Monday, October 14, 2013

Ancient Religion

Okay, so I bored everyone to death by talking about epistemology. Let's see if my notes on ancient religion are a little more exciting.

Ancient religion developed long before writing did, so our knowledge on this topic is incomplete. Religions arose naturally in all parts of the world, indicating that there is a religious instinct deep inside humans. Humans develop a religious life to try to make sense of transcendent things that they can't control or explain. They know they are not in control of the world, so they search for who or what is.

Anthropology teaches us that the religious process begins with experience. People reflected upon their experiences, and from there, they generated religious rituals and beliefs. Ritual can be seen as the primal act of religious instinct; you can even find them in cultures without a god. Rituals are designed to align people to the sacred reality; they are an interaction with the divine. Often, rituals are repetitive and imitate what they're supposed to produce.

One important element of ritual is sacrifice. Sacrifice literally means "to make something holy (sacro)". Sometimes this involves injecting holiness into something profane, but usually it is a recognition of something that is already holy. Sacrifice points to an awareness that reality is holy.

A second important element of ritual is the meal, which has always been tied to sacrifice. In a normal meal, the meal energizes us and connects us to the world we got the food from. In a sacred meal, there is an exchange; the meal gives nourishment to the human, and the human's labor creates the meal. From what we can tell, the sacred meal predates belief in gods. When beliefs in gods develop, the original beliefs connected to the sacred meal are changed.

We cannot point to a specific moment in history where the idea of God appeared. We know that, after the development of ritual in the ancient world, the development of myth followed. A myth is a narrative account of a sacred reality that serves to bring meaning and coherence to human existence. An example would be the Enuma Elish, the Babylonian creation story.

Myths come from the reflections upon the rituals. They tend to lead one back to the rituals; that is, they explain why certain rituals work. They give us greater understanding into the rituals, and people tend to bring this greater understanding into the rituals. This ends up being a circular process; the myths influence the rituals, which influence the myths, which influence the rituals, and so on.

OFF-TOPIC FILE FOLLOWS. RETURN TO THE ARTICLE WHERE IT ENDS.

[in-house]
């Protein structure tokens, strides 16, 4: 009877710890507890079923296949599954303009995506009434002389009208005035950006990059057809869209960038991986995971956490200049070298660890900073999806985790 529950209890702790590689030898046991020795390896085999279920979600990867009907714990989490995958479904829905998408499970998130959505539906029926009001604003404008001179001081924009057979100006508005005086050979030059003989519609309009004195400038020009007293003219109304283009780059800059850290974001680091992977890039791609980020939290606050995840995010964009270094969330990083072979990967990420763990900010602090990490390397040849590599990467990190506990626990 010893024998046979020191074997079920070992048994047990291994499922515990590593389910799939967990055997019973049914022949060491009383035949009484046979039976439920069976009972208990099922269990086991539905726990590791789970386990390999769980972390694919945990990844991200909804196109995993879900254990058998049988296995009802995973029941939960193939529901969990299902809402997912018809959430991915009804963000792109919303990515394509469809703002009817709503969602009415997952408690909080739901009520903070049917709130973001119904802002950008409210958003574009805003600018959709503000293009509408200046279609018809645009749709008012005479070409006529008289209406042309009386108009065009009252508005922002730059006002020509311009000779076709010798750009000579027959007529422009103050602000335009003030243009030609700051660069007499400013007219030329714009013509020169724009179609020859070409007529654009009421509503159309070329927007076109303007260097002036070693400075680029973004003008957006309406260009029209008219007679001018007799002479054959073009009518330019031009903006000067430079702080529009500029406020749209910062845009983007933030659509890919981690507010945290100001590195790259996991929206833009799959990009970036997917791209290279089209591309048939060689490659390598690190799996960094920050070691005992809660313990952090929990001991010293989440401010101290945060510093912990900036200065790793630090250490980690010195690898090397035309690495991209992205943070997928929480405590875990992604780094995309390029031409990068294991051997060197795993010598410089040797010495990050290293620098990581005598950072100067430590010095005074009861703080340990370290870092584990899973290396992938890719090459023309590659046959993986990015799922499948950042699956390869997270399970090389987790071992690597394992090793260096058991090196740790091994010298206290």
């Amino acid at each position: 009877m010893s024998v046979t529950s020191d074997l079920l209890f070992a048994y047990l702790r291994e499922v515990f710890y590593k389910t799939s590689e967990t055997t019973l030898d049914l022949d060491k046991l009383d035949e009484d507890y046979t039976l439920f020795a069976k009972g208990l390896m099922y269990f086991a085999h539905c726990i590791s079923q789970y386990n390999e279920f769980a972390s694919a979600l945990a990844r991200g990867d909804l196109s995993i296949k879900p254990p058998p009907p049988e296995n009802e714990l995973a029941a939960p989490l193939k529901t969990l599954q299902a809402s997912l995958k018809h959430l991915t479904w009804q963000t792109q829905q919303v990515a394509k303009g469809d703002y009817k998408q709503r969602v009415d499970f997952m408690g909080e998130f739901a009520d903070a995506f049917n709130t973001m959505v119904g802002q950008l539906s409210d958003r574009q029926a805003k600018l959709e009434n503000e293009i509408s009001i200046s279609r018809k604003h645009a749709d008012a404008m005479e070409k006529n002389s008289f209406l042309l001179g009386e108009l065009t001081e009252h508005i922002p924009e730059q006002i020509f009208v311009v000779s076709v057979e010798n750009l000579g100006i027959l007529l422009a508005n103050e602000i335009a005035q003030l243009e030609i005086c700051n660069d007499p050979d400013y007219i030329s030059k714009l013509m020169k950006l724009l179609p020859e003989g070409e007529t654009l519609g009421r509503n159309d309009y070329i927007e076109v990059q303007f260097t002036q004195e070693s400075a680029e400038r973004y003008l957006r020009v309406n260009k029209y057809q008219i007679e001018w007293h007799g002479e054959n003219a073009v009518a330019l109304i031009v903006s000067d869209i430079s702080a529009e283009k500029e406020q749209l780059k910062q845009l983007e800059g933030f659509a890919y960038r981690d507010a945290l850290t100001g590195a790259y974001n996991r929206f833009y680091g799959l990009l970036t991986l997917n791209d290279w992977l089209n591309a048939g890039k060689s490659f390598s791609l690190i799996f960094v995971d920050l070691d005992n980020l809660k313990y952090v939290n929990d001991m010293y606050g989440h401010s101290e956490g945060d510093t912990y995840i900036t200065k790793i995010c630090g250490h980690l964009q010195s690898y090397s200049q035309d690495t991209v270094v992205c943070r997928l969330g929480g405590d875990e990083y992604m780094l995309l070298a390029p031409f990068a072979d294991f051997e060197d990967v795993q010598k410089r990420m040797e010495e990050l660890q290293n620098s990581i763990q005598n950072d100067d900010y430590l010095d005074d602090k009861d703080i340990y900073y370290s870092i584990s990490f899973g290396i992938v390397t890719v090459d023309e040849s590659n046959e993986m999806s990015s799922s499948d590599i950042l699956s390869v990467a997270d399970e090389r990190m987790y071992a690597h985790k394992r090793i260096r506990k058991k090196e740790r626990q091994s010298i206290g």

Rational theology is myth in intelligible form. For example, our creation story in Genesis is a myth that explains how creation came about. The myth came out of a reflection of the Jewish experience of God. This is why Genesis has two creation myths; one focuses on the goodness of creation, while the other focuses on the dignity of humanity.

So that's how ancient religion developed.  First there was experience, which gave rise to rituals and beliefs.  These led to myths, which led to rational theology.  All of these "stages of religion", we might call them, work together simultaneously and influence each other.
  • The corruption of ritual is magic, where people start to think rituals are used to control the divine, whereas ritual is supposed to lead us to the divine.
  • The corruption of myth is idolatry, when we think myths completely describe reality and refuse to change them. In this way, we close ourselves off to reality. Instead of opening us up to the divine, the myths put the divine in a box.
  • The corruption of rational theology is rationalism, when rational theology confines itself to human thought. It doesn't return its insights to myth and ritual, but just stays where it is.


Vast Universe said...

Nice summary, Michael. I'll have more to say on this later in the day.

As for now, I have a book recommendation for you, called Lying Awake by Mark Salzman. It discusses faith and science from the experience of a nun who begins to see and experience God suddenly and frequently. It's a quick read, but the focus strongly reflects a lot of what you've written about regarding faith, belief, and religion.

I think you would enjoy it, as would any of your blog readers who are interested in these topics (be they religious or not).

C said...

Let's not forget the evolutionary roots of religion, as explained in comments in one of your previous entries.

Anyway, interesting stuff, especially your last bullet points. I hadn't thought about many of these things. Thanks for the long, rich post!